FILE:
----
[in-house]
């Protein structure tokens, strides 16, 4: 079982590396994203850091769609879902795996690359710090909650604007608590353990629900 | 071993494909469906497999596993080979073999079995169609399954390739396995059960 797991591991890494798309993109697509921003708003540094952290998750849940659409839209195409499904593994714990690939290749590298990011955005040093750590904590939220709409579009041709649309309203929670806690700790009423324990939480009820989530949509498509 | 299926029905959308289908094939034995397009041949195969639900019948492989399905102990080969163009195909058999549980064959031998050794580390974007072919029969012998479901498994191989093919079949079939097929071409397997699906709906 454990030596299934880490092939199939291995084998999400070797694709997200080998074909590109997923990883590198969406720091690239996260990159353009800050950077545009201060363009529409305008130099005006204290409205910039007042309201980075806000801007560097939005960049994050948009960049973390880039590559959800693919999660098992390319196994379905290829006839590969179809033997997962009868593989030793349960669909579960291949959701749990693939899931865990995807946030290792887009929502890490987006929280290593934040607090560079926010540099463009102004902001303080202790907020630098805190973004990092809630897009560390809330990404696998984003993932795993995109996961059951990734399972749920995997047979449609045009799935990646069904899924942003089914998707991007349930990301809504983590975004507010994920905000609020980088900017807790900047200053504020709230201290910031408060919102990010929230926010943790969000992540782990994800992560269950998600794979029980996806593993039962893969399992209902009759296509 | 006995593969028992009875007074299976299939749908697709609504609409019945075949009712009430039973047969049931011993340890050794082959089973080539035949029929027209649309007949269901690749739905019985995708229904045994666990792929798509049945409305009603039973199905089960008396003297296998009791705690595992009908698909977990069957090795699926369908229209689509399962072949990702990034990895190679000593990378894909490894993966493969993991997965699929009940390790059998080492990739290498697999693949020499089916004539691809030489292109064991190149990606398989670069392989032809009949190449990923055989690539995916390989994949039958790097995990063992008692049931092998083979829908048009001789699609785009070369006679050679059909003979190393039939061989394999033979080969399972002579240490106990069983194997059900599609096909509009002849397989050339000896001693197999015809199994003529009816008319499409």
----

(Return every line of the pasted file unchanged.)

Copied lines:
[in-house]
């Protein structure tokens, strides 16, 4: 079982590396994203850091769609879902795996690359710090909650604007608590353990629900 | 071993494909469906497999596993080979073999079995169609399954390739396995059960 797991591991890494798309993109697509921003708003540094952290998750849940659409839209195409499904593994714990690939290749590298990011955005040093750590904590939220709409579009041709649309309203929670806690700790009423324990939480009820989530949509498509 | 299926029905959308289908094939034995397009041949195969639900019948492989399905102990080969163009195909058999549980064959031998050794580390974007072919029969012998479901498994191989093919079949079939097929071409397997699906709906 454990030596299934880490092939199939291995084998999400070797694709997200080998074909590109997923990883590198969406720091690239996260990159353009800050950077545009201060363009529409305008130099005006204290409205910039007042309201980075806000801007560097939005960049994050948009960049973390880039590559959800693919999660098992390319196994379905290829006839590969179809033997997962009868593989030793349960669909579960291949959701749990693939899931865990995807946030290792887009929502890490987006929280290593934040607090560079926010540099463009102004902001303080202790907020630098805190973004990092809630897009560390809330990404696998984003993932795993995109996961059951990734399972749920995997047979449609045009799935990646069904899924942003089914998707991007349930990301809504983590975004507010994920905000609020980088900017807790900047200053504020709230201290910031408060919102990010929230926010943790969000992540782990994800992560269950998600794979029980996806593993039962893969399992209902009759296509 | 006995593969028992009875007074299976299939749908697709609504609409019945075949009712009430039973047969049931011993340890050794082959089973080539035949029929027209649309007949269901690749739905019985995708229904045994666990792929798509049945409305009603039973199905089960008396003297296998009791705690595992009908698909977990069957090795699926369908229209689509399962072949990702990034990895190679000593990378894909490894993966493969993991997965699929009940390790059998080492990739290498697999693949020499089916004539691809030489292109064991190149990606398989670069392989032809009949190449990923055989690539995916390989994949039958790097995990063992008692049931092998083979829908048009001789699609785009070369006679050679059909003979190393039939061989394999033979080969399972002579240490106990069983194997059900599609096909509009002849397989050339000896001693197999015809199994003529009816008319499409």